Covid-19 has had a catastrophic impact on many retailers – apart from food stores and some others deemed essential, such as electrical goods and pharmacies, most were forced to shutter. So: what will the store of the future look like?
The pandemic was a seismic shock not just to the sector but also to the economy. Retail is the biggest contributor to Ireland’s exchequer, generating 23 per cent of the State’s total tax receipts, more than twice that of the country’s second-largest sector, financial services.
Prior to the pandemic, the retail sector employed almost 285,000 people, with 37,400 retail and wholesale businesses operating across the country, with 85 per cent of them employing fewer than 10 people. It’s an army of small businesses typically operating on tight margins without the benefits of scale, which can make innovating and investing in new technology difficult.
That’s a problem, because if ever a sector needed to adapt and innovate to survive, even before Covid-19, it was retail.
No sector was so disrupted by digital. As the pandemic progressed, so did the disruption. For weeks, often the only vehicles on the roads were vans delivering goods bought online via platforms such as Amazon.
But even prior to Covid-19, a report from IEDR, the .ie domain registry, showed Irish small and medium-sized enterprises were not maximising their full ecommerce potential.
It valued Ireland’s ecommerce economy at €12.3 billion in 2018 but pointed out that just three in 10 SMEs could take sales orders online. Even fewer could process payments for transactions through their website.
As a result, while Irish people were happy online buyers, most were forced to buy from international ecommerce vendors.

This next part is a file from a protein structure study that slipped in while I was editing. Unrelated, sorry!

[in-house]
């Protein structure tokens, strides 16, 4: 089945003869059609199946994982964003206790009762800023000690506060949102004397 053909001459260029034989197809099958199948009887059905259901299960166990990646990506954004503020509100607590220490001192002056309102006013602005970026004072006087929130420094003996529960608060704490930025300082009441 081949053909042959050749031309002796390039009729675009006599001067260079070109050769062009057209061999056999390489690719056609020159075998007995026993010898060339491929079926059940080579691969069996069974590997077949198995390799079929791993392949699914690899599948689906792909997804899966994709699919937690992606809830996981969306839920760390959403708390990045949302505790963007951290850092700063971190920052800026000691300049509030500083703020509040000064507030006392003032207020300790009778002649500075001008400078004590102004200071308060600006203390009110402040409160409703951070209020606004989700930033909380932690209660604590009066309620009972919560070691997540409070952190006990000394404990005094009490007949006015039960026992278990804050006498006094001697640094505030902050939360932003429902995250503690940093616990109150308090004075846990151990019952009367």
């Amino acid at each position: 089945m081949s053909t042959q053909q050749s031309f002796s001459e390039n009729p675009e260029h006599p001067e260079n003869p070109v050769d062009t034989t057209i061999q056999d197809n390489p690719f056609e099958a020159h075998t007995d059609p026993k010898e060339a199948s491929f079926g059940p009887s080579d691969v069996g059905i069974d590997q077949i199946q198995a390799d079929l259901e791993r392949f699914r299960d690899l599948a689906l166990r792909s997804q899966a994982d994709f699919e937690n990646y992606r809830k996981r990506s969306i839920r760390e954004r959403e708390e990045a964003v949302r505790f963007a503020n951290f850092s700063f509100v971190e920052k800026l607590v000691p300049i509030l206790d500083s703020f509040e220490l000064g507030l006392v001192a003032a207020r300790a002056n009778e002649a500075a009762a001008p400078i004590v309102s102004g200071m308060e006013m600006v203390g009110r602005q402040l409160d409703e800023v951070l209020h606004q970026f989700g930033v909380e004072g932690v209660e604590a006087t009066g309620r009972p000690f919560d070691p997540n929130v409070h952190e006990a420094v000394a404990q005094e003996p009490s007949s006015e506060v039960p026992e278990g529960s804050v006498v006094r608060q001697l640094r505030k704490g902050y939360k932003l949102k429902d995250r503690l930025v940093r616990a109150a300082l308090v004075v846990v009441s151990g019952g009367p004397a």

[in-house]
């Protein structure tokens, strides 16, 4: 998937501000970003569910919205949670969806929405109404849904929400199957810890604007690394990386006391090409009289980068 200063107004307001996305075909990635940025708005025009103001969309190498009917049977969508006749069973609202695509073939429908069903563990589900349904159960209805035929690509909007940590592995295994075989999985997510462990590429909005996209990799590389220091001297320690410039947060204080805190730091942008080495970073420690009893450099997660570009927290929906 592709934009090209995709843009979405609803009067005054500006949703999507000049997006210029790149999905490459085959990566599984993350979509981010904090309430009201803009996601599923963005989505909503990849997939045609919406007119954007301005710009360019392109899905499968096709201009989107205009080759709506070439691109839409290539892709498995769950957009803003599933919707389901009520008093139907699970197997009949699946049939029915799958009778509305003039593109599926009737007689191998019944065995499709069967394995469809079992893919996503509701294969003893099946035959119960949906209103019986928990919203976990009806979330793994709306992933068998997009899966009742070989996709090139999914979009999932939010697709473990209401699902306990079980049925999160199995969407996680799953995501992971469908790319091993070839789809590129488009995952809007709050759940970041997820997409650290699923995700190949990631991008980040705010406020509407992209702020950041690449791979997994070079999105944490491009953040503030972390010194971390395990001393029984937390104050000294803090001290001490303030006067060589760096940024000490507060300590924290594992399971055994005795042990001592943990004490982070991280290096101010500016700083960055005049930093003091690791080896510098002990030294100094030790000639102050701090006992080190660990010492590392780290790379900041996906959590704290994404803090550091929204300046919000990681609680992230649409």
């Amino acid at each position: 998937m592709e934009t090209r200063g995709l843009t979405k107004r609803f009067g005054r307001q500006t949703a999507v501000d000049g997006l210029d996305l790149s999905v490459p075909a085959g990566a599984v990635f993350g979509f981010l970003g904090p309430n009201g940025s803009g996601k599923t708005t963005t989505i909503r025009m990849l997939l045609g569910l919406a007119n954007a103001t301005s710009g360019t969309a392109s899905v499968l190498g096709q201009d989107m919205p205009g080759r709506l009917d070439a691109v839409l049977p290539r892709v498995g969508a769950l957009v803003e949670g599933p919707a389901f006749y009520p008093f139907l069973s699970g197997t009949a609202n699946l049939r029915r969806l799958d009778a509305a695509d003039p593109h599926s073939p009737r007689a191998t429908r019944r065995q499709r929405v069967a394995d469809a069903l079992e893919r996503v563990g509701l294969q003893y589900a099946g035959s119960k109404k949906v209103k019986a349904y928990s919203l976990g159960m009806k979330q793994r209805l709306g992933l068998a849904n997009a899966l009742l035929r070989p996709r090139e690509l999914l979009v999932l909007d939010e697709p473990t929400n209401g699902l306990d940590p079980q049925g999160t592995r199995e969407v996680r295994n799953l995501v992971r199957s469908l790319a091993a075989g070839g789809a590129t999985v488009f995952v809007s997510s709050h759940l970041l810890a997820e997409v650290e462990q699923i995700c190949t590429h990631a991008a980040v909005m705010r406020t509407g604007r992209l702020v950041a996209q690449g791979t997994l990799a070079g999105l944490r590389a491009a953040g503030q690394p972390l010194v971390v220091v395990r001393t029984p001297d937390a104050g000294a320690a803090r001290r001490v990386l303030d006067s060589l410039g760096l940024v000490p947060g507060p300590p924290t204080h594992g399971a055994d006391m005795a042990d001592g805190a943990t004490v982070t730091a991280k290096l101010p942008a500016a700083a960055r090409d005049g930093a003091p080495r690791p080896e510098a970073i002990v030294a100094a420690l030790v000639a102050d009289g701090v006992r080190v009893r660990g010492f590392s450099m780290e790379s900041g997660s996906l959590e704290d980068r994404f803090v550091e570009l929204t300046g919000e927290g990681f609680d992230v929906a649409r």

Covid-19 has forced many Irish retailers to take action. New .ie registrations for the second quarter of 2020 were up 56 per cent over the same period last year, as businesses went online in their droves.
Many are supported by the Government’s trading online voucher. Aimed at retailers and managed by local enterprise offices, it provides grants worth up to €2,500, two of which can be applied for, in order to improve ecommerce functionality. Between March 16th and August 5th of this year, 5,925 were approved, up from a total of 1,218 approvals in all of 2019.
Covid-19 has also accelerated another trend: the blurring of lines between ecommerce and bricks-and-mortar stores.
Today it’s all about omnichannel, whereby a customer might find you on social media and opt to click and collect from your store.
Pre-Covid trends, such as that of buying everyday items online during the week but wanting to visit destination shops, such as garden centres with a nice cafe, for an ‘experience’ at weekends, also give an indication of what the store of the future might look like.
Irish athleisure brand Gym+Coffee offers just such an ‘experiential’ approach. The online brand has a blend of traditional bricks-and-mortar stores and short-term pop-up shops, which drive online sales. It started out building communities through social events such as outdoor exercise classes followed by coffee and a chat back in store.
Payments technology, or paytech, has had to keep pace. Covid-19 has accelerated the move to cashless buying, with bank limits increased for in-store contactless purchases from €30 to €50 in March.
Soon cards may not even be required, thanks to innovations such as Amazon’s Just Walk Out technology which allows shoppers to load up and leave without worrying about remaining socially distanced in checkout queues.
“Covid-19 has accelerated digital commerce. In Ireland, according to our recent Ipsos Mori-commissioned research of over 1,100 Irish consumers, more than half – 52 per cent – said they had increased their online spending during lockdown. Offline shopping will still exist but it has changed,” says Seán Wilson of Opayo, formerly known as Sage Pay.
“Even before the pandemic, consumer expectations were evolving with people seeking more unique, personalised experiences. More recently, many businesses are coming online for the first time. We’ve seen this with local garden centres and car parts retail shops.”
Contactless is now preferred by both customer and shop owners alike. “Our Ipsos research shows that more than two-thirds [of shoppers] in Ireland will actively seek to use cards and contactless payments following the pandemic,” says Wilson. People feel almost “guilty” proffering cash.
For store owners, the key to omnichannel success is ensuring that ecommerce and and in-person experiences are integrated. “Customers want to be able to pay for an item online and return it easily in-store and vice versa. Payments should be frictionless and efficient,” says Wilson.